Dear Older Self,
As you move into your later years it is possible that you will find yourself living with bitterness toward people who have hurt you in the past. You may be carrying burdens that are the result of not being able or willing to forgive.
You may have tried to forgive those who have harmed you only to find yourself ruminating about old grievances. As a result, your heart may have become defended. Your heart may be hardened with anger and with a sense of being entitled to your anger.
You may experience your bitterness as something that protects you from additional harm. Or, you may feel like you want to hang on to your anger because you ask yourself: “If I let go of this anger, who will remember that I was harmed?”I am sure you have noticed, however, that you are the one who is being most hurt by your hardness and your bitterness.
You have seen this play out in the lives of other people’s as they aged. Remember the elderly woman whose mother died when she was young and whose father remarried a woman who treated her horribly? She was deeply wounded by the loss of her mother and by the terrible mistreatment she experienced from her step-mother. As a result she was angry much of the time. She talked about how unfair life had been for her and about how much she hated her step-mother. She did not want to even think about the possibility of forgiving her even though her step mother had been dead for many years. Her bitterness was understandable but it was toxic to her and to her relationships.
Sometimes our inability or unwillingness to forgive comes from a misunderstanding about the nature of forgiveness. So, I want to remind you about what forgiveness is not.
Forgiveness does not mean that the harm done to you does not matter. It does matter. Forgiveness does not mean you are all better now. You may continue to feel pain about the harm you experienced. Forgiveness does not mean that you should forget what happened. Whatever happened is a part of your story. Forgiveness does not mean that you must now trust the person who harmed you or pretend that nothing happened. Depending on the nature of the harm that was done it may or may not be possible to rebuild trust.
So what is forgiveness? Forgiveness is a healing process. The work of forgiving significant harm takes time and attention. It requires you to open your heart in compassion toward yourself for what you suffered. It takes courage and honesty to share your story with God and with someone safe. It takes time to grieve what you have lost.
The elderly woman who carried so much bitterness toward her step-mother ended up talking to a friend who had lived through a similar experience, but who had found a way to forgive. This friend offered compassion to her about the loss of her mother. And that compassion allowed the woman to grieve her loss for the first time in her life. It also opened the way for her to grieve the mental distress she had experienced while living with her step mother. Her friend’s compassion and support allowed this woman to experience compassion for herself as a child.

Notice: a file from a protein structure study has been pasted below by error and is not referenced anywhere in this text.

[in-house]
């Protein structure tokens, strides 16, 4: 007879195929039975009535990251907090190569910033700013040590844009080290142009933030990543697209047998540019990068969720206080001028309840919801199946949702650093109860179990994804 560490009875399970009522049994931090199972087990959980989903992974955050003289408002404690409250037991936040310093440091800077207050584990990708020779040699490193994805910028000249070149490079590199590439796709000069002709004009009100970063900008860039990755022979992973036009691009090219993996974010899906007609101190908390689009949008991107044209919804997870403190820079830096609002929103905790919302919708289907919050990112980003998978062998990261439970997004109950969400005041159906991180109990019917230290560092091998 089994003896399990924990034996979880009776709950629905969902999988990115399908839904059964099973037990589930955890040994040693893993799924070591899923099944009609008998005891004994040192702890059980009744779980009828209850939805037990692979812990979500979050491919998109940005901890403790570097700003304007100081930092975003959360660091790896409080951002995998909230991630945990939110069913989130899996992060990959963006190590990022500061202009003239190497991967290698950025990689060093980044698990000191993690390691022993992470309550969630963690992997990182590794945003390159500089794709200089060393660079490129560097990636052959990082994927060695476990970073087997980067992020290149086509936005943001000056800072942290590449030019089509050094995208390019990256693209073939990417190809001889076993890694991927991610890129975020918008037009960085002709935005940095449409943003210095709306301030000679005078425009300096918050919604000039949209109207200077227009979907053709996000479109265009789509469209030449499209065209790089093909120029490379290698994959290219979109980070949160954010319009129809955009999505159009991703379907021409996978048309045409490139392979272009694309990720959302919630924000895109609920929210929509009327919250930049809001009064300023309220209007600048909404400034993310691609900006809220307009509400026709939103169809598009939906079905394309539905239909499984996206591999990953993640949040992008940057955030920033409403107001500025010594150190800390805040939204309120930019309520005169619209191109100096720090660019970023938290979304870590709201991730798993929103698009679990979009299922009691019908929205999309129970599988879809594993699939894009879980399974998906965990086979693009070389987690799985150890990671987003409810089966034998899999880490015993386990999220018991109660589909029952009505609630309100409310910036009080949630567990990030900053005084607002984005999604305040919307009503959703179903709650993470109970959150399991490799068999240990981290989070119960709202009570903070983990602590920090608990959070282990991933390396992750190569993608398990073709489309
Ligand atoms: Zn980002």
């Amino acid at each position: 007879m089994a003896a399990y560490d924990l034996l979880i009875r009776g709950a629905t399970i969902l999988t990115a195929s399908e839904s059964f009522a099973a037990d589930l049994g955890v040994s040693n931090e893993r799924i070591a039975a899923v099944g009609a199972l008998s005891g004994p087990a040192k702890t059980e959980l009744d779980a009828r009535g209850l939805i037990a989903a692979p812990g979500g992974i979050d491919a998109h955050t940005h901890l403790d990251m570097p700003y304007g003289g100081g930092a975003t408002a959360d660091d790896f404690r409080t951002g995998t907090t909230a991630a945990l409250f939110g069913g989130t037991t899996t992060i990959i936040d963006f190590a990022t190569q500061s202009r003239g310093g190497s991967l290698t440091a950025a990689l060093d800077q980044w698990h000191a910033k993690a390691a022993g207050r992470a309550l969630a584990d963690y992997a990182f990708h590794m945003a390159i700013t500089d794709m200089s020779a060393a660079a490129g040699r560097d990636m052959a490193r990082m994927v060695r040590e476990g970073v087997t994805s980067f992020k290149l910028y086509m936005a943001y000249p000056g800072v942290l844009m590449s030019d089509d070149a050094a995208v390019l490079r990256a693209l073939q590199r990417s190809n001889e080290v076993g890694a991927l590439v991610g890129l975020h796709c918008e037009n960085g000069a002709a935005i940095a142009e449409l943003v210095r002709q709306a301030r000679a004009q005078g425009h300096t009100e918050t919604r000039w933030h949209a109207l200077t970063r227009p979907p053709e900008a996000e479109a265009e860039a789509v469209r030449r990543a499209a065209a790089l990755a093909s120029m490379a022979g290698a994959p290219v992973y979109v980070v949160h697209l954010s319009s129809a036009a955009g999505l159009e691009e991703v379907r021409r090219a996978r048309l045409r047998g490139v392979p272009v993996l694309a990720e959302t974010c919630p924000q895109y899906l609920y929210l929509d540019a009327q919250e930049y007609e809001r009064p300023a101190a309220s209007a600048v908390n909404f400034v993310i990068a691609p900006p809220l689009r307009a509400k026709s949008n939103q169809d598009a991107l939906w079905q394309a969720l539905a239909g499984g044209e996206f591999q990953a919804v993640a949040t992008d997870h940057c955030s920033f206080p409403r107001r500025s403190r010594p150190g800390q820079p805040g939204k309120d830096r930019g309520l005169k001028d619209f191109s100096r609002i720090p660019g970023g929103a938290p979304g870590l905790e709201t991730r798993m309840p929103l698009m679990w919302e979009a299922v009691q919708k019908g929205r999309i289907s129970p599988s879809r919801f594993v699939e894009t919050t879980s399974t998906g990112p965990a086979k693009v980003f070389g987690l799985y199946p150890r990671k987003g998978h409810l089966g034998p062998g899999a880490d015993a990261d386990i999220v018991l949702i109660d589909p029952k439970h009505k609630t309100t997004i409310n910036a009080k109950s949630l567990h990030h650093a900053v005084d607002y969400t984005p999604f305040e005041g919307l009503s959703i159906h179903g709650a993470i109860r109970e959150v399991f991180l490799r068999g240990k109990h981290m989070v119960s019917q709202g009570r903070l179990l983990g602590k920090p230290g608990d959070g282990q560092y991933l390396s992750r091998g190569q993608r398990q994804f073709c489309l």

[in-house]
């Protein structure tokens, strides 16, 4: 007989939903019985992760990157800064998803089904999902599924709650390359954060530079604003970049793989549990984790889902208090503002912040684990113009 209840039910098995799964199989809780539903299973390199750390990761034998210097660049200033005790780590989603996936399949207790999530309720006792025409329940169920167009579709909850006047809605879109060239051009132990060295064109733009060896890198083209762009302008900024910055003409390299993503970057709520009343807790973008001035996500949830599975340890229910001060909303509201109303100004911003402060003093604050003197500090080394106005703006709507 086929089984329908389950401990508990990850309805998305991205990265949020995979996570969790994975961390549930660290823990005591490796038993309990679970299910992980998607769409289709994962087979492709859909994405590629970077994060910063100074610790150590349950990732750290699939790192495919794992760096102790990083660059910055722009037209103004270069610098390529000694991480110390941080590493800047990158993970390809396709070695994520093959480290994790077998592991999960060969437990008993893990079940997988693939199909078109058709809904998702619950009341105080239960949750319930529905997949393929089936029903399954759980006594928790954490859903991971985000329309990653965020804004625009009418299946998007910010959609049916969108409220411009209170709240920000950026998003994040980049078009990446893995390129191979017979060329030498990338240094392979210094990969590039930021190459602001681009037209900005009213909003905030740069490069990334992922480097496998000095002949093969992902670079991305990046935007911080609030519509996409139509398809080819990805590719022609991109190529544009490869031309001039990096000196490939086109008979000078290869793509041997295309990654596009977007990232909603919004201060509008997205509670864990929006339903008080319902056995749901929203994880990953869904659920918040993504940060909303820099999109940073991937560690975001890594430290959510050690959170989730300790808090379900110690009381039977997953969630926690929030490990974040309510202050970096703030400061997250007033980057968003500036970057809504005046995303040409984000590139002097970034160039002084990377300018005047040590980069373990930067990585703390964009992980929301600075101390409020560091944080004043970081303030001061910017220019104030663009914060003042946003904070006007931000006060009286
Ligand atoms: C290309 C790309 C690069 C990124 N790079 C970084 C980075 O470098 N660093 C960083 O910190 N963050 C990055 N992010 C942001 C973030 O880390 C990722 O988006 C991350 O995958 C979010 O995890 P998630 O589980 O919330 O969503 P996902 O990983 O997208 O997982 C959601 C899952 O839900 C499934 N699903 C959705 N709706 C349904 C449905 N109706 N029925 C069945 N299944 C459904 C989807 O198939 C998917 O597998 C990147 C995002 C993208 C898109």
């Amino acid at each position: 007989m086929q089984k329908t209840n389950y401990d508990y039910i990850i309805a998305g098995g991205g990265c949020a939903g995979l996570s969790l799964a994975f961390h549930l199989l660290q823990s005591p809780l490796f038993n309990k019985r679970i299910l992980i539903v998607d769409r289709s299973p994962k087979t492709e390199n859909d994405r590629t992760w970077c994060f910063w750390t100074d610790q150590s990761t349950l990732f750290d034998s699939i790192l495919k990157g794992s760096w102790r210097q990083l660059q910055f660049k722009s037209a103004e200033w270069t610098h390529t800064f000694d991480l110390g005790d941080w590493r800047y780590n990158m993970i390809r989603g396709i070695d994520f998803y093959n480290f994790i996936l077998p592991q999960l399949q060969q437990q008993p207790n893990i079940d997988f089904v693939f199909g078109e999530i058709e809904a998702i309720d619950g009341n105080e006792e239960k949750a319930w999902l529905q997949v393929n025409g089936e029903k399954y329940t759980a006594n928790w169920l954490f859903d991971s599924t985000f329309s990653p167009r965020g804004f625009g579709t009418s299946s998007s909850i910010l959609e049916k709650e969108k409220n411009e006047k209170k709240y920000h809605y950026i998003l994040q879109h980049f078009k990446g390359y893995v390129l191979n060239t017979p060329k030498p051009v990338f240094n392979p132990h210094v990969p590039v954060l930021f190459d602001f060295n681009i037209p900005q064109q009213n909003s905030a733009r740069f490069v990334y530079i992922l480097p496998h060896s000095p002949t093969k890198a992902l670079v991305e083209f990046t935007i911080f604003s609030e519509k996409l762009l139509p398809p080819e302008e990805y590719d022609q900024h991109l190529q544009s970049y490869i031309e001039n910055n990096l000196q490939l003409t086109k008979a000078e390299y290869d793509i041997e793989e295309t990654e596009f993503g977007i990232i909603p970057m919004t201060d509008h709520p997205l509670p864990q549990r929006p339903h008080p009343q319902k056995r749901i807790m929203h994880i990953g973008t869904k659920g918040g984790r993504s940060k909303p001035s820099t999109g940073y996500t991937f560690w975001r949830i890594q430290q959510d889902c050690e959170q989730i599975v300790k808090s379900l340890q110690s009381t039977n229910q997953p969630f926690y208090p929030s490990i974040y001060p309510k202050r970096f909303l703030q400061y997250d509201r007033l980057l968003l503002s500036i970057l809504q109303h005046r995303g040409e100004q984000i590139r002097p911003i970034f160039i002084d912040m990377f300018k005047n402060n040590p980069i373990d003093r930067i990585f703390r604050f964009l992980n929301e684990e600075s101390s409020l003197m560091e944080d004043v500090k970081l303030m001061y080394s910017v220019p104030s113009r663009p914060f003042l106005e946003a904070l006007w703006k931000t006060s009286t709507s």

As she found her way through this process with the love and support of her friend, she experienced comfort. She experienced being seen and heard and valued by another person. As a result she begin to heal.
What you witnessed in this elderly friend was that for her, part of the healing process was the experience of being released from the deepest impact of her step mothers failures to love and value her. Becoming ready to forgive paralleled the process of becoming ready to see that hurtful actions cannot, and did not, change the truth about who she was. Hurtful actions may have left her feeling like she was “less than” or that she was not lovable. The truth of her friend’s love for her and of God’s love for her began to change how she saw herself. This love began to free her from shame and from distorted views of herself. It freed her to know herself as loved—to know that, no matter what was done to her it did not define her.
All of this lead her to see with clarity the person whose actions caused harm. Having realized that no matter what had been done to her she was loved and valued, she was freed from the power of the harm that was done. And she was able to see more clearly that her offender was also God’s beloved child, to whom God offers forgiveness, love and healing.
Forgiveness was a gift that came out of her healing. Forgiveness was a gift that allowed her to remember that she was loved and forgiven and that her offender was loved and forgiven by the One who loves and forgives us all.
So, dear older self, do this important work of letting go of bitterness and extending forgiveness for wounds both old and new. Give this work the time and attention it needs. Extend compassion to yourself. Talk with a safe person about your hurt. Let your heart soften in grief. Accept the gifts of comfort that come to you. Let yourself see yourself as loved and valued. Become willing to see the person who hurt you through new eyes. Pray for the gift of being able to know the release of forgiveness.
This meditation is taken from Notes to Our Older Selves: Suggestions for Aging With Grace by Juanita Ryan and Mary Rae. You can get a copy at Amazon.com